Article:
Why are newborns prone to jaundice?

Newborns with Jaundice - Sriramakrishnahospital

Jaundice – what do you need to know?

Yellowing of the skin, often known as jaundice, is a medical condition. The yellow color is due to bilirubin, a chemical naturally produced by the body. Babies with hyperbilirubinemia, a disorder characterized by elevated bilirubin levels in the blood, turn a yellowish hue due to bilirubin depositing itself in the dermis. 

Babies with darker skin tones may not seem jaundiced while having elevated bilirubin levels in their blood. Spotting jaundice, or yellowing of the palms and soles, in a newborn during the first 24 hours of life is a significant cause for concern. In such a case, doctors will use blood tests to diagnose and treat the condition.

An increased level of bilirubin in the blood is the cause of jaundice, not a disease itself. Hyperbilirubinemia, the cause of jaundice, is not uncomfortable, but it can lead to major health problems if left untreated in some infants. 

This article gives you information on what causes jaundice in newborns and how it can be treated.

Understanding the symptoms of jaundice in a newborn:

When a newborn has jaundice, their skin and the whites of their eyes turn yellow. The face and head are often the first affected areas. If bilirubin levels rise, the body will become discoloured. Some infants may also be sleepy and have trouble eating.

Why is jaundice so common in newborns?

Jaundice in most babies is considered physiological (or “normal”). This is because babies have a higher total blood cell count than adults. A higher amount of bilirubin is produced from the breakdown of these blood cells since they don’t live as long. This jaundice typically manifests itself 2–4 days after birth and clears up when the infant is 2 weeks old.

Here are a few causes of neonatal jaundice that make newborns prone to the condition:

Inadequate feeding:

A lack of breast milk or formula intake will prevent your kid from producing enough feces to eliminate the excess bilirubin. This type of jaundice can be treated by working with a lactation consultant to enhance and prolong breastfeeding or by adding formula to the diet.

Rh incompatibility:

The newborn develops this form of jaundice because the mother has Rh-negative blood and the baby has Rh-positive blood. The combination increases bilirubin because it triggers the production of antibodies in the mother’s blood, accelerating the breakdown of the baby’s red blood cells.

Breast Milk jaundice:

The liver is slowed in its ability to eliminate bilirubin when a woman is breastfeeding. Breast milk jaundice results from consuming breast milk after the first week of life. Over 3-12 weeks, bilirubin levels gradually rise to a normal range.

Premature birth:

Babies born prematurely have a much harder time eliminating bilirubin. Furthermore, they may experience difficulties at bilirubin levels that later-born infants do not. They get help from a doctor for jaundice as soon as possible.

Newborn jaundice – when should you worry:

The following symptoms may indicate severe jaundice or bilirubin-related problems. If you see any of the following, it’s time to call the doctor:

  • Increased yellowing of your baby’s skin
  • If you notice any yellowing of your baby’s skin on the stomach, arms, or legs, you may be experiencing a skin reaction.
  • Your infant has yellow eye whites.
  • Do you notice that your baby is lethargic, unwell, or challenging to wake up?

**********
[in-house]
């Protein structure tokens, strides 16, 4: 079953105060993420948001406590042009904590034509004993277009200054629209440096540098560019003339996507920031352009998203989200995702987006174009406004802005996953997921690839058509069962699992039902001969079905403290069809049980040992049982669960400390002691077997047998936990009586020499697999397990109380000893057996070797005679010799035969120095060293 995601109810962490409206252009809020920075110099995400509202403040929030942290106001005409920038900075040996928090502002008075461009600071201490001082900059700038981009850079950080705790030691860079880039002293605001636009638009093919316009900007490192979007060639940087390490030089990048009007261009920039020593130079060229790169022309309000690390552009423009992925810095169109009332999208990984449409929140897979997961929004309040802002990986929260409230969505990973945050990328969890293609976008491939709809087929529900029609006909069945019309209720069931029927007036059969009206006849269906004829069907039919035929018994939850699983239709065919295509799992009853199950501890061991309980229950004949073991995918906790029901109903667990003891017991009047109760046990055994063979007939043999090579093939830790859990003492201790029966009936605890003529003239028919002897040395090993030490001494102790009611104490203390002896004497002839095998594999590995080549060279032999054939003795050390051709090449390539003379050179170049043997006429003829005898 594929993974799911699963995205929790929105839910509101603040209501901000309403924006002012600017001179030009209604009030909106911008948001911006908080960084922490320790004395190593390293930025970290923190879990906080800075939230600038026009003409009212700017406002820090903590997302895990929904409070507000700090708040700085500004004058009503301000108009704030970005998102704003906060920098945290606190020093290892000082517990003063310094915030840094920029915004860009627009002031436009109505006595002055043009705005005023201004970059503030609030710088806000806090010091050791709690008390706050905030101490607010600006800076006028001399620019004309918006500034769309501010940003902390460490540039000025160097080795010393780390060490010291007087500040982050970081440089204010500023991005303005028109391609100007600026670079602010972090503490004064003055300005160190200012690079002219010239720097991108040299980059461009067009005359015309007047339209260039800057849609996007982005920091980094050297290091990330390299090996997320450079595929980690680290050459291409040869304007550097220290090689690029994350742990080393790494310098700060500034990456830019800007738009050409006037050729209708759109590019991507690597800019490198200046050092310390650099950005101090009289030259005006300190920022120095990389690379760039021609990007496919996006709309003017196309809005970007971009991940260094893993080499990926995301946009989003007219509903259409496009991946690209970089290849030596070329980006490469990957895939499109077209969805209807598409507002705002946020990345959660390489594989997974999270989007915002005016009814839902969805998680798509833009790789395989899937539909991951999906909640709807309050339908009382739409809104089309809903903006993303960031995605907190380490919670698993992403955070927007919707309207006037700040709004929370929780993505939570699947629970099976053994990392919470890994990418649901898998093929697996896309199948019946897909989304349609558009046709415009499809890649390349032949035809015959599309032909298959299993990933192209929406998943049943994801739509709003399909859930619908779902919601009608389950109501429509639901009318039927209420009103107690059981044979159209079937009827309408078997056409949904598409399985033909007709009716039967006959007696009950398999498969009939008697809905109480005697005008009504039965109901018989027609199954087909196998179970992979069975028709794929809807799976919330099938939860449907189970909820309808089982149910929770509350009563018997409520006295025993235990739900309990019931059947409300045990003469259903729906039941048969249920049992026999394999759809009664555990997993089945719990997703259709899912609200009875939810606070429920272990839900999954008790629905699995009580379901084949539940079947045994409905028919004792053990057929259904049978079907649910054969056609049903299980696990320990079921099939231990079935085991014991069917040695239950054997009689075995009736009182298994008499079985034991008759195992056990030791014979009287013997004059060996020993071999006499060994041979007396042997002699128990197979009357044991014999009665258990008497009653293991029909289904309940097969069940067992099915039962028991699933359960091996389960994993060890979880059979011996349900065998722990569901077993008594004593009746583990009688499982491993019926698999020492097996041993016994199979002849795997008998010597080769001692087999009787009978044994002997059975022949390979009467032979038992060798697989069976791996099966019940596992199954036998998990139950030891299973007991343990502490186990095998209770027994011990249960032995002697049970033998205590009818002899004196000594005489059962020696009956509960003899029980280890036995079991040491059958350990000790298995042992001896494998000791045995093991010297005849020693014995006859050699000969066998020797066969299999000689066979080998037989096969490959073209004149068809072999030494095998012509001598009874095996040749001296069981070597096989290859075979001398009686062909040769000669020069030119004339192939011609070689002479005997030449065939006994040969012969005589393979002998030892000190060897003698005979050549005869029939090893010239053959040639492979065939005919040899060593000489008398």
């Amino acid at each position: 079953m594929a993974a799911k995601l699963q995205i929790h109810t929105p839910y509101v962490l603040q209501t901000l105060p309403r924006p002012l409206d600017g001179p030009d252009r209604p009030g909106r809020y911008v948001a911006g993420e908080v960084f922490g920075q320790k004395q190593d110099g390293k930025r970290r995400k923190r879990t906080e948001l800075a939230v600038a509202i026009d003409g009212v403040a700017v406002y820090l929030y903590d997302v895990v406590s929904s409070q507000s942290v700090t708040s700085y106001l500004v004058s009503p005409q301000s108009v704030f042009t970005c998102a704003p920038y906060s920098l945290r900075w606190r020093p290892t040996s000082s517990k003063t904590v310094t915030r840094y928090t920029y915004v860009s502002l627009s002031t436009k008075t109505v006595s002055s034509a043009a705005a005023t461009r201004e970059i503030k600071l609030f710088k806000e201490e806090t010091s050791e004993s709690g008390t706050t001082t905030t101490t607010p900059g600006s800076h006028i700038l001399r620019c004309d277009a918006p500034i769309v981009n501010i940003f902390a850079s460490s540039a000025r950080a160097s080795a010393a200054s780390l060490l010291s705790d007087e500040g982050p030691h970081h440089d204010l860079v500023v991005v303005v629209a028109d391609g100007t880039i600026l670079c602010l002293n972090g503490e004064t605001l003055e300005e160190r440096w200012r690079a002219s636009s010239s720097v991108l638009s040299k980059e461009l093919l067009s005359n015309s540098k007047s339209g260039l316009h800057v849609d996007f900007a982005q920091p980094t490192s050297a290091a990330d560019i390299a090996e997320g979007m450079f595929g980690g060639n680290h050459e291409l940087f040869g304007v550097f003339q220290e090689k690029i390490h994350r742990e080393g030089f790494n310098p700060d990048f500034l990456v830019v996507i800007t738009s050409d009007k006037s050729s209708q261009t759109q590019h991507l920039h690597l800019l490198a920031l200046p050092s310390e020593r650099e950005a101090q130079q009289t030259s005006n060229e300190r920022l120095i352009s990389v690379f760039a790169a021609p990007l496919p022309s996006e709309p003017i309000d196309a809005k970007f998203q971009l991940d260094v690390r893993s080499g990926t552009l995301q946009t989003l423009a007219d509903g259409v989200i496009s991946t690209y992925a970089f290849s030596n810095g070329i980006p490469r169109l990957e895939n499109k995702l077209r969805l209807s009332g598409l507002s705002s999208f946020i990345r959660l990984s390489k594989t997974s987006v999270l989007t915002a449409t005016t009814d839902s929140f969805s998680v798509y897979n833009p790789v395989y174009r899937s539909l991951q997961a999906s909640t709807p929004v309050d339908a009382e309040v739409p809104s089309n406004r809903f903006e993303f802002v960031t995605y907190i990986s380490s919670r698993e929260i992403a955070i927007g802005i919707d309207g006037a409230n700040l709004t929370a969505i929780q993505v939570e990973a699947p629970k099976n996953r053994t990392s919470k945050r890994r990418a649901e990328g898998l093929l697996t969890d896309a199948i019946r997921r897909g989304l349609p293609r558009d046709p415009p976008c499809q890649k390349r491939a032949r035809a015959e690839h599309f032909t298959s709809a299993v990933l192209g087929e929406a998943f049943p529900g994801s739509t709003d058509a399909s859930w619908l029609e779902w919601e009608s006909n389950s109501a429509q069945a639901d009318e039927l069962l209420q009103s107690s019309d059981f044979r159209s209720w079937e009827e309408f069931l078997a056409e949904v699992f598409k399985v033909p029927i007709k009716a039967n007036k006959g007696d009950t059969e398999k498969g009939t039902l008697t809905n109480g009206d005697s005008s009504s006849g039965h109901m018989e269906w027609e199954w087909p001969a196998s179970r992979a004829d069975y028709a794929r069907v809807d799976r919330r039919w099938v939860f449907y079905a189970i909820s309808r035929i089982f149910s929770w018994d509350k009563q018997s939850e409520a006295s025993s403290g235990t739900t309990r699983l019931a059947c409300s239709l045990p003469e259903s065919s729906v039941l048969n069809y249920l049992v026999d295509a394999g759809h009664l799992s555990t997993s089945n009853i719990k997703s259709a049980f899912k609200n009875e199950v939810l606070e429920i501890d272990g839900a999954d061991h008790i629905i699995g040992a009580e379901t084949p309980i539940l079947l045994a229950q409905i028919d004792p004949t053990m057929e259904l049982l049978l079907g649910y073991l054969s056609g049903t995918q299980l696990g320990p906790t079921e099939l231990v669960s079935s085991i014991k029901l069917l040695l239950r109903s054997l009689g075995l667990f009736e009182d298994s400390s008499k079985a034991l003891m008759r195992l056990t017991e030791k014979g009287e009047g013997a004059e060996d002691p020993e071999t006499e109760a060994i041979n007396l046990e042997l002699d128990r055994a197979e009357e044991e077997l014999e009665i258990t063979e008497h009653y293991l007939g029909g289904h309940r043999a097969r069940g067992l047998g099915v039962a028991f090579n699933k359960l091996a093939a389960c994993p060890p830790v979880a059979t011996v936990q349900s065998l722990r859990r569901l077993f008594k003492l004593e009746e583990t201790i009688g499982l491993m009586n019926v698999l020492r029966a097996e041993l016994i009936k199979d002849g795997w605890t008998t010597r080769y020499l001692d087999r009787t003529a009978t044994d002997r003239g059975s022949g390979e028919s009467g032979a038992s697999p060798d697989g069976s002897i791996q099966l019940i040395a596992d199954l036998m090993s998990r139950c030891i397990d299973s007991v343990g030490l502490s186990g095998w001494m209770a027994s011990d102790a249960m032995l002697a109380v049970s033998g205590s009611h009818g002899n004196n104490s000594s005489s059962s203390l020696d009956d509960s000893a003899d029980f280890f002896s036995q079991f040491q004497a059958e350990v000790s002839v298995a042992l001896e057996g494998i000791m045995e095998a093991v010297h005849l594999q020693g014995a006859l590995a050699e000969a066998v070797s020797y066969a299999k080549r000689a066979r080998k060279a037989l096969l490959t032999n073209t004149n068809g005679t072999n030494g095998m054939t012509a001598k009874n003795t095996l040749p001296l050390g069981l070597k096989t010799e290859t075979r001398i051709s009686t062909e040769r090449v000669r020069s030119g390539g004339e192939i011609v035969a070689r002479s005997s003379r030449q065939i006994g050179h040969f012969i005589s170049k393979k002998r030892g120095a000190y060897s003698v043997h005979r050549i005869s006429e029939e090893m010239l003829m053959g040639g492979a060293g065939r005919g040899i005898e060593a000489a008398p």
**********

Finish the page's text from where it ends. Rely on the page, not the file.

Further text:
• Problems with your baby’s feeding or lack of weight growth
  • Howls of a high pitch are coming from your infant.

If you notice any other symptoms in your infant, it may be time to visit a jaundice specialist in Coimbatore.

Newborn jaundice treatment the available options:

Treatment for jaundice should focus on lowering bilirubin levels as rapidly and safely as possible. Some cases of hyperbilirubinemia in infants are so mild that they require no therapy. Babies with elevated bilirubin levels require the rapid therapy outlined below.

Premature infants often have jaundice (those born before 38 weeks). Hyperbilirubinemia affects premature infants more severely than full-term infants because brain damage develops at lower bilirubin levels in the former. Therefore, premature infants are given the same treatments as full-term infants, albeit with lower bilirubin levels.

Frequent breastfeeding:

  • Because it aids in the excretion of bilirubin in feces and urine, breast milk plays a crucial role in preventing and treating jaundice. 
  • If your infant isn’t getting enough breast milk, you and your doctor might discuss alternatives, such as formula or donor milk. 
  • If your baby has at least six wet diapers a day, their stool changes from dark green to yellow, and they appear happy after feeding; you can be sure they are getting enough milk.

Phototherapy: 

  • Phototherapy, also known as “light” therapy, is the medical treatment of choice for infants with hyperbilirubinemia. 
  • The majority of instances can be treated with just phototherapy. 
  • Bilirubin is broken down into compounds more easily eliminated in feces and urine when exposed to a specific blue light on the baby’s skin. 
  • The vast majority of infants who undergo phototherapy treatment make a full recovery. Early treatment from a neonatologist in Coimbatore can help avoid complications associated with newborn jaundice.

Outlook of the condition:

Newborns with jaundice are typical, so don’t be alarmed if your baby seems yellow. Baby’s bilirubin level should be checked before you leave the NICU hospital and again within five days of birth. Jaundice is typically harmless, but it can be life-threatening if left untreated. It is essential to see a doctor straight away if your newborn baby’s jaundice doesn’t improve or appears to be becoming worse.


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